Mackey: Mikael Granlund showing us why patience is important
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We certainly live in an instant gratification society these days, which I believe to be mostly a positive thing.
Think about our ability to answer questions now compared to 10, 15 years ago. Wondering what the best Chinese restaurant in the Twin Cities is? Just open up Yelp. Which NFL quarterback had the most fourth quarter comebacks in the 90's? Go to Pro-Football-Reference and check the Play Index. Need directions? Don't bother stopping at the gas station to ask. Just map it on your smartphone.
But instant gratification doesn't always translate to sports, even though outliers like Andrew Luck, Lebron James and Mike Trout would have the masses believing otherwise. High draft picks in all sports often still need time to marinate before they put it all together, but if they don't click right away we're likely - collectively - to label them busts.
Mikael Granlund felt the brunt of our instant gratification needs last year. At age 20, he sort of flopped in his NHL debut. Rather than chalking it up to a 20-year-old kid simply not being ready for prime time, a lot of people started asking if he was too soft to be a star in the NHL. Would he be able to grow accustomed to the more physical style of play in the NHL and the smaller ice sheet? Would he be... a bust?
(Queue "Also Sprach Zarathustra" and the highlight clip from Granlund's goal in overtime on Monday night...)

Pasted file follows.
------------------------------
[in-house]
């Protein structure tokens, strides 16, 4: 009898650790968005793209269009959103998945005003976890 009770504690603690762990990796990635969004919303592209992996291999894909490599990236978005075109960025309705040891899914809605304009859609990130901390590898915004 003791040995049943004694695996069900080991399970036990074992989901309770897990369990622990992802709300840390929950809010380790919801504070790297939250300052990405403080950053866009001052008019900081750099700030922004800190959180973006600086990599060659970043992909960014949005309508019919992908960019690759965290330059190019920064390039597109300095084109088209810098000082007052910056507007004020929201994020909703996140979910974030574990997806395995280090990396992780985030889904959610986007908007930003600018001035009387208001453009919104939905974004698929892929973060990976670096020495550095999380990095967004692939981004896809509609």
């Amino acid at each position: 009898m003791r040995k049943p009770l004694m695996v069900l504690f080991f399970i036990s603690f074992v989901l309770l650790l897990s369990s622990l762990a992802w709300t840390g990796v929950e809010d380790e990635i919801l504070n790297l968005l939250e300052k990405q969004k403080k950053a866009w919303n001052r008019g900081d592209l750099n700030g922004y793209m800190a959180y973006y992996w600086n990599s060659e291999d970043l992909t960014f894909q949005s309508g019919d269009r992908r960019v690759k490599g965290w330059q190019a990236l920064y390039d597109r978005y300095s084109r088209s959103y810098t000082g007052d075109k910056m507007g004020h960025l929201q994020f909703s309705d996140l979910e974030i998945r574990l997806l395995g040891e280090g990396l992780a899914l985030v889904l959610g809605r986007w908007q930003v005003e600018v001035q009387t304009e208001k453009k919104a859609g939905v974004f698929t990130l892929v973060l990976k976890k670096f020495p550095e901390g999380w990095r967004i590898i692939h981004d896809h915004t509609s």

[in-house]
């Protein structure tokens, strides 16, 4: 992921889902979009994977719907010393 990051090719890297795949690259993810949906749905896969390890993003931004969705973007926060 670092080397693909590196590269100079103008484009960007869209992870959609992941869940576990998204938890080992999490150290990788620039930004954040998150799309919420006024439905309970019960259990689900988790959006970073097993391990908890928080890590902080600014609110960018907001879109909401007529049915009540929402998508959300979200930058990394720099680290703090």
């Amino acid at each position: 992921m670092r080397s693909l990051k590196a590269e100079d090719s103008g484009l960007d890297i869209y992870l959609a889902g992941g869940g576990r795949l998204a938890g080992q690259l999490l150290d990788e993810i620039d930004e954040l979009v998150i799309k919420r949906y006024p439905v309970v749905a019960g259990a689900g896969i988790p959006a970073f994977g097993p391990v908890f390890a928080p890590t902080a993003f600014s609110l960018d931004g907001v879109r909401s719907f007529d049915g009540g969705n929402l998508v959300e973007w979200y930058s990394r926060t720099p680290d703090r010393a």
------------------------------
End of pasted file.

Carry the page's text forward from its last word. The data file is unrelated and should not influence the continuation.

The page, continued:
Think about how ridiculous that notion was - Granlund being a potential bust after not performing well as a 20-year-old. And it wasn't so much that Granlund underperformed in his first NHL season. It was that we probably had too high of expectations for the kid as a rookie.
For every Alex Ovechkin and Patrick Kane - both of whom dominated right away at age 20 - there's a Phil Kessel, who didn't fully break out until his third season (age 21-22).
Granlund has shown he is already perhaps the most skilled and gifted player on the Wild roster, and while he still receives criticism for not shooting often enough, or for not being able to score as well as he distributes, he gave us all a glimpse on Monday night of what might be in store for years to come - regardless of what happens in the rest of this series against Colorado.
And when it comes to patience, the same can be said, in some ways, for guys like Aaron Hicks and Carlos Gomez in baseball. Hicks looks overmatched in 400 career plate appearances, but maybe you didn't catch the key part of that sentence - 400 career plate appearances. That's not enough to label Hicks, 24, as anything other than "slow out of the gate." Likewise, Gomez needed six years of mostly failing before he finally found his swing. But the talent was there all along.
Sometimes young, highly-touted players who fail early on are busts. But sometimes we need to let things play out.